“Made in Brazil” is slowly evaporating…


Textile Industry
A total of 208 workers were fired this week by Textil Itatiba in São Paulo, and further layoffs are planned for next week, when the remaining 380 employees will know if they will also join the unemployment line.

According to Estadao, it was the third round of layoffs by the textile manufacturer in less than a year. The plant, which grew to nearly a thousand workers, should be closed down and merged into another plant in Minas Gerais. The company claim that it has been in financial trouble for some time because of competition from cheap Chinese imports.

Shoes

At the height of Brazil’s biggest economic boom in a generation, the Schmidt Bros. shoe factory in the southwestern city of Campo Grande was shutting its doors last spring and sending thousands of employees packing.

“Hopefully, most of the workers are finding new jobs in the shoe industry,” said Heitor Klein, director of the Brazilian Footwear Industries Assn., “because they had become highly skilled workers after spending their lives there.”
Klein puts much of the blame on cheap imports from China, which he accuses of dumping goods at under-market prices by simply routing them through other countries, violating international trade laws.
No one questions that the worst affected industries are certainly textiles and shoe producers. There are cases of Chinese imports wiping out Brazilian firms. Then, according to experts, the Chinese came to Brazil and recruited the unemployed shoemakers and brought them to China. They wanted to learn what Brazil had learned in the ’70s: how to make a shoe fit the American foot.

Brazilian flags: Made in China

According to Gabriel Eliozondo at Al Jazeera, Bandeiras Sukets, a small flag-making factory in Sao Paulo says that the work of making the Brazilian flag is quickly an evaporating profession inside Brazil. Local flag makers are being put out of business thanks to cheap, low-quality imports of Brazilian flags from China.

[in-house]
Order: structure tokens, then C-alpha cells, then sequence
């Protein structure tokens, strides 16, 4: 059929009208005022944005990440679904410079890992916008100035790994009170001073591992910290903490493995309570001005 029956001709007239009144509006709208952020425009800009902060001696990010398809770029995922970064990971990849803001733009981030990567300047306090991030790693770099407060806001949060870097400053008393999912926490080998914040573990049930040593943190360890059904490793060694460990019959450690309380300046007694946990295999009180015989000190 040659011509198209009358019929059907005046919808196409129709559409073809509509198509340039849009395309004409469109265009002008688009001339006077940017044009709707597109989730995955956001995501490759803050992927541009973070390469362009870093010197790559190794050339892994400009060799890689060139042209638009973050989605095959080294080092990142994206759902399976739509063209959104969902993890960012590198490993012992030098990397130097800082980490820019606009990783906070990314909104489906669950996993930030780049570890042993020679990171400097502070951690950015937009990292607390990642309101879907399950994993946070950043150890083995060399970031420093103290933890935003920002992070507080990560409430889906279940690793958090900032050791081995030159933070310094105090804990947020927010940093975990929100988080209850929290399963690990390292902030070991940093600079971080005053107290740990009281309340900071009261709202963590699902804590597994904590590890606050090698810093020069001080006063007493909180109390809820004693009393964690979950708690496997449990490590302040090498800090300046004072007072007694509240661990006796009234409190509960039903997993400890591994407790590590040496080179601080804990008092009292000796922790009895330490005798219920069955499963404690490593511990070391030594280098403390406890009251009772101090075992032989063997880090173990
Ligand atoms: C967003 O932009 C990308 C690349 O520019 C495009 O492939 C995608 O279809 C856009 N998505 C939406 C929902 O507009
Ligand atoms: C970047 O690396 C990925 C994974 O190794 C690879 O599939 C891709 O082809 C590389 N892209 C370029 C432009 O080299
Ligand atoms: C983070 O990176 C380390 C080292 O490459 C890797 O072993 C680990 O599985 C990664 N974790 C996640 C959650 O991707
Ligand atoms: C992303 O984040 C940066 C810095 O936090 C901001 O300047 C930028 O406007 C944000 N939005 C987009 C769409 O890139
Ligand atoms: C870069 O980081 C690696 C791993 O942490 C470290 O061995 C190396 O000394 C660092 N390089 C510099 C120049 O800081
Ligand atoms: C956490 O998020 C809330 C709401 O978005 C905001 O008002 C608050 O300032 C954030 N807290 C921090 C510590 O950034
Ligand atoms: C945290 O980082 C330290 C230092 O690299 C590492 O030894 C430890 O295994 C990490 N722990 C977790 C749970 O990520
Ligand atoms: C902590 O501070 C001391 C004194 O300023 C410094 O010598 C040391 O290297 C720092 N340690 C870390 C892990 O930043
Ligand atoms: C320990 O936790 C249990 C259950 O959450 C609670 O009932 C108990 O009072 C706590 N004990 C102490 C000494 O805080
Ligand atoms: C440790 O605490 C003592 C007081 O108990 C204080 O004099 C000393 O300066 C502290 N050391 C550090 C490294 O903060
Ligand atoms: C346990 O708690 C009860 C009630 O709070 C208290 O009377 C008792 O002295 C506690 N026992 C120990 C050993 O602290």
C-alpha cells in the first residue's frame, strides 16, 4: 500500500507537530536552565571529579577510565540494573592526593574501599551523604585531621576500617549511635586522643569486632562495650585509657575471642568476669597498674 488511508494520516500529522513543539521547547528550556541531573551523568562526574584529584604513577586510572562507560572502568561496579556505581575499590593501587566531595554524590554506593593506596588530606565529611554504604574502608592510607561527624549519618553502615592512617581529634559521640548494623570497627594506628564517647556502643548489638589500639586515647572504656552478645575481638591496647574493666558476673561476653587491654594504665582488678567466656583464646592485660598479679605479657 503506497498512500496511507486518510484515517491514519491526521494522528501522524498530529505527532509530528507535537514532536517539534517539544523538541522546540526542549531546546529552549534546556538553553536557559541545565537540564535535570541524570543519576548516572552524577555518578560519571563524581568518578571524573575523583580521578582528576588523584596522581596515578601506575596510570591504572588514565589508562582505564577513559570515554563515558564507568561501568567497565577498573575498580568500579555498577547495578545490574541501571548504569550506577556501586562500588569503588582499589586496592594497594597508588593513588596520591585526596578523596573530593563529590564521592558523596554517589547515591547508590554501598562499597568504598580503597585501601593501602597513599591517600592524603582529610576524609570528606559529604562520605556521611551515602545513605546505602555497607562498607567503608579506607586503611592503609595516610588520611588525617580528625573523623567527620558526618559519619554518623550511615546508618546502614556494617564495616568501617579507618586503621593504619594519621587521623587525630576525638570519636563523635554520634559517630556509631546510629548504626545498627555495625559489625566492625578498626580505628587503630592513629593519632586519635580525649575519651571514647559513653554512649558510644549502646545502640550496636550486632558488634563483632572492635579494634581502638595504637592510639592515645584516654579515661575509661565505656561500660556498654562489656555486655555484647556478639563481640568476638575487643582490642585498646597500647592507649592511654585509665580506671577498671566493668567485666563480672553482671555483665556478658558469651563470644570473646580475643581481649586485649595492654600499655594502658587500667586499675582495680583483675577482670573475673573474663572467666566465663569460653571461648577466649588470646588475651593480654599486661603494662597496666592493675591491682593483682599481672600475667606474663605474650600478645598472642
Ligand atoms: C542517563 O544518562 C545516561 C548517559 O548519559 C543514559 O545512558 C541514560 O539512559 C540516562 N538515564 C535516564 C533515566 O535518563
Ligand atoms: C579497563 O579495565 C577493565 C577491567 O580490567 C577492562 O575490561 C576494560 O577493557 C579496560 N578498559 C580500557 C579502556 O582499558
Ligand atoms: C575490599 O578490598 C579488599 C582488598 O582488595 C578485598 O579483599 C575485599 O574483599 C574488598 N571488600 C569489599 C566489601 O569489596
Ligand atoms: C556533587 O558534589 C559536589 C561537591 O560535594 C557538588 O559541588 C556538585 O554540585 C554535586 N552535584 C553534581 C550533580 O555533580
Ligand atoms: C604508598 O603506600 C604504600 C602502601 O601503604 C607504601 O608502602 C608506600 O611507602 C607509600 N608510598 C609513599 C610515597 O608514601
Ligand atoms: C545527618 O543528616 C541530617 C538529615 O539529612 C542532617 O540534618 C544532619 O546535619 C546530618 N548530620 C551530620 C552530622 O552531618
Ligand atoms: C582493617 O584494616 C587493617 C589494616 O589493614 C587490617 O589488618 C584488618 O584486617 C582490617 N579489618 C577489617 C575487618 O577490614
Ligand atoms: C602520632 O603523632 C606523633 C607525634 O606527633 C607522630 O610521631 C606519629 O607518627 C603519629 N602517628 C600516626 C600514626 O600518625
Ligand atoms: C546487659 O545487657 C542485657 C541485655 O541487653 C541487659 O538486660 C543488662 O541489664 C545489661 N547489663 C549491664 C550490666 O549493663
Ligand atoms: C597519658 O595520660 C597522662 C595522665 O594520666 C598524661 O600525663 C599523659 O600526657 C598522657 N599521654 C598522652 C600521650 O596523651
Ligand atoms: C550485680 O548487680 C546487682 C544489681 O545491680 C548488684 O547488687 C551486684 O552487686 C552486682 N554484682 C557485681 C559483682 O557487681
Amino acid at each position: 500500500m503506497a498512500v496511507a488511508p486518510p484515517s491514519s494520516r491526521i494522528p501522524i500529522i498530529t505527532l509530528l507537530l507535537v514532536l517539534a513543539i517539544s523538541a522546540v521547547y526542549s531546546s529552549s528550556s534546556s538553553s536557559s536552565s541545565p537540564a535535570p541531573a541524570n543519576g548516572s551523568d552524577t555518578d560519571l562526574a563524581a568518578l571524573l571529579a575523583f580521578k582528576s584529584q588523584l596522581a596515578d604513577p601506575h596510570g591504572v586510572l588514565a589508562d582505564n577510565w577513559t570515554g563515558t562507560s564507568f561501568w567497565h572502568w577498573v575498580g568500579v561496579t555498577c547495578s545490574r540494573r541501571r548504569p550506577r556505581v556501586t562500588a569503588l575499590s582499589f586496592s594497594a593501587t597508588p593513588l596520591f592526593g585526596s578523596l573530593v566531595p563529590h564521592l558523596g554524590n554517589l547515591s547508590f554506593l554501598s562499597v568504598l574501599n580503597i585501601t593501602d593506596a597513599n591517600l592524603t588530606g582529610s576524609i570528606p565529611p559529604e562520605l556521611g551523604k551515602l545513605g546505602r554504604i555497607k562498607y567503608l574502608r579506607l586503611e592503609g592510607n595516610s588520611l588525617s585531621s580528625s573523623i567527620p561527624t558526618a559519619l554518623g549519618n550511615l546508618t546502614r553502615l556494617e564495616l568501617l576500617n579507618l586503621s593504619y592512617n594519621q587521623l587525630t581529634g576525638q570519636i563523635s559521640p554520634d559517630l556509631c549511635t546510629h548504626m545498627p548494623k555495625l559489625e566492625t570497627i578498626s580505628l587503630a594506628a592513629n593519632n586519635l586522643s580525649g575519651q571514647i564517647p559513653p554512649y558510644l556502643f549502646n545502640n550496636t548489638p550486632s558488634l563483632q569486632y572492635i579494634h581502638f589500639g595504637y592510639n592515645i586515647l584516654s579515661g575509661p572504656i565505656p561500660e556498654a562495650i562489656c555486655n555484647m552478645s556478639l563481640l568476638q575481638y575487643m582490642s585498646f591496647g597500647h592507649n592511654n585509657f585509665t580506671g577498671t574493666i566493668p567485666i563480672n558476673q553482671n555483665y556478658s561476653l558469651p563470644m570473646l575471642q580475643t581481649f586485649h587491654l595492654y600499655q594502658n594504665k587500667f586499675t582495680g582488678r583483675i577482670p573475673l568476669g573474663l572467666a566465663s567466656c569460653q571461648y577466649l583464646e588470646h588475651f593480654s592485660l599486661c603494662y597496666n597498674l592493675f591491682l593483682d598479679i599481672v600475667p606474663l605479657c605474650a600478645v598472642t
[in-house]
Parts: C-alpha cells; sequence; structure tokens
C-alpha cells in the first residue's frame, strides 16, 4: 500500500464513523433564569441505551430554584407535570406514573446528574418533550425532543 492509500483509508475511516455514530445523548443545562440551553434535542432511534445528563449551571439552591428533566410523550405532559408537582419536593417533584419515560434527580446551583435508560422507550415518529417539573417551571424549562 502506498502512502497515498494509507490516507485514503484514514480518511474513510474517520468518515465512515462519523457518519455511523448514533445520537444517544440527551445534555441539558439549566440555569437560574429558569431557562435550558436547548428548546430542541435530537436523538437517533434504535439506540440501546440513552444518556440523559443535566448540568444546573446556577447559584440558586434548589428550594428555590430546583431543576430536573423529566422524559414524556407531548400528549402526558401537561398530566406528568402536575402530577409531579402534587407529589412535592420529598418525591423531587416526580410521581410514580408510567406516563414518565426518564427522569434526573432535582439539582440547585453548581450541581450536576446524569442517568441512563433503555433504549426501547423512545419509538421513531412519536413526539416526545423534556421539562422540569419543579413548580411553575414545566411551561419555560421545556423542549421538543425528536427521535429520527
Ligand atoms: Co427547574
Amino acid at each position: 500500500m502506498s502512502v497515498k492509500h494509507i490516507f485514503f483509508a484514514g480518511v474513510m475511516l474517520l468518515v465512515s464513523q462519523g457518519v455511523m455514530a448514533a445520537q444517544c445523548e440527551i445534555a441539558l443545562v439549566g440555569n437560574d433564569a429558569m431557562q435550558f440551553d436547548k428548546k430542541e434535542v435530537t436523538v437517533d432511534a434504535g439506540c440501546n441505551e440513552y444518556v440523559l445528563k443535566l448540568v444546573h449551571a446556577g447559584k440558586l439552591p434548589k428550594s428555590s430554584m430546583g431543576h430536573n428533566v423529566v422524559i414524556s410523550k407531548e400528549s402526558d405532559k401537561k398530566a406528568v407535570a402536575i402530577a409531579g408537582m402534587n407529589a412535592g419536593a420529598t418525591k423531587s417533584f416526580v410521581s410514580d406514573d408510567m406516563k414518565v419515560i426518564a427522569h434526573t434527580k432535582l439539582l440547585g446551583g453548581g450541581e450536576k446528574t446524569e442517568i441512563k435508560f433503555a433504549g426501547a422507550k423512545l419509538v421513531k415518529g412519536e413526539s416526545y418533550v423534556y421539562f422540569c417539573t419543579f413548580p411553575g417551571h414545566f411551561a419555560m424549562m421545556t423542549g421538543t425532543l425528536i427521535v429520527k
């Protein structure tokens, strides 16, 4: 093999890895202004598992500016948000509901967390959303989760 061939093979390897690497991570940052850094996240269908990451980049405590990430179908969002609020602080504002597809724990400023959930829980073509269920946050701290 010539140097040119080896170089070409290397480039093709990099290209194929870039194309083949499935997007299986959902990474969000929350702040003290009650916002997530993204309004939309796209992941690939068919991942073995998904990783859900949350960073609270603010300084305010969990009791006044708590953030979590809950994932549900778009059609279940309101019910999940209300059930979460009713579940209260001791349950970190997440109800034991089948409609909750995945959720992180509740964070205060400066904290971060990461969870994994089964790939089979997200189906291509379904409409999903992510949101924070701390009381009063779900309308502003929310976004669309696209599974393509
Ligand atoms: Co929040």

“We have been in the Brazilian flag making business for over 15 years,” said the owner. “There used to be flag making places all over this area, it was a good business, there was a lot of work for everyone, but not today. Because of the entering into the market of the Chinese. They have disrupted a lot of our local business. It’s very difficult now.”

On a recent day in central Sao Paulo, high quality, locally made Brazilian flags were selling for roughly $30-40. A low quality Chinese knockoff was going for as little as $3. For Brazilian flag makers, that type of pricing disparity means one thing: Game over.
Unfair competition strategies 

According the Roberto Lerner Barth, president of the Commission for the Defense of Brazilian Industry, China has several strategies in place to deal with unfair competition claims. One is to create false certificates of origin. For example, before sending products to Brazil, they will send the shipment to India or Malaysia, and get a new certificate of origin. This is to avoid the anti-dumping surcharge that Brazil imposes on Chinese products. 
Recently, the Brazilian government said it will investigate whether China is shipping shoes to Brazil via Indonesia and Vietnam in order to avoid paying an anti-dumping tariff. Brazil says China practices disloyal competition with its low-cost footwear exports and since last year it has been levying a tariff of $13.85 per pair.

Watch out, Brazil

The trade surplus with China may show Brazil in a good light in terms of exports, but the numbers mask the fact that that there is actually a record trade deficit in terms of manufactured goods, according to a study by influential business group FIESP (Federation of Industries of São Paulo State).

“The relationship with China is important for Brazil, but from the point of view of industry, it’s abysmal,” says FIESP. ”The trade balance is only favorable because of the large quantity of commodities exports and high international prices.”
Imports of Chinese manufactured goods outpaced exports by $23.5 billion in 2010, up sixty percent over 2009 – in stark contrast to the situation just eight years ago when Brazil was exporting more manufactured goods.
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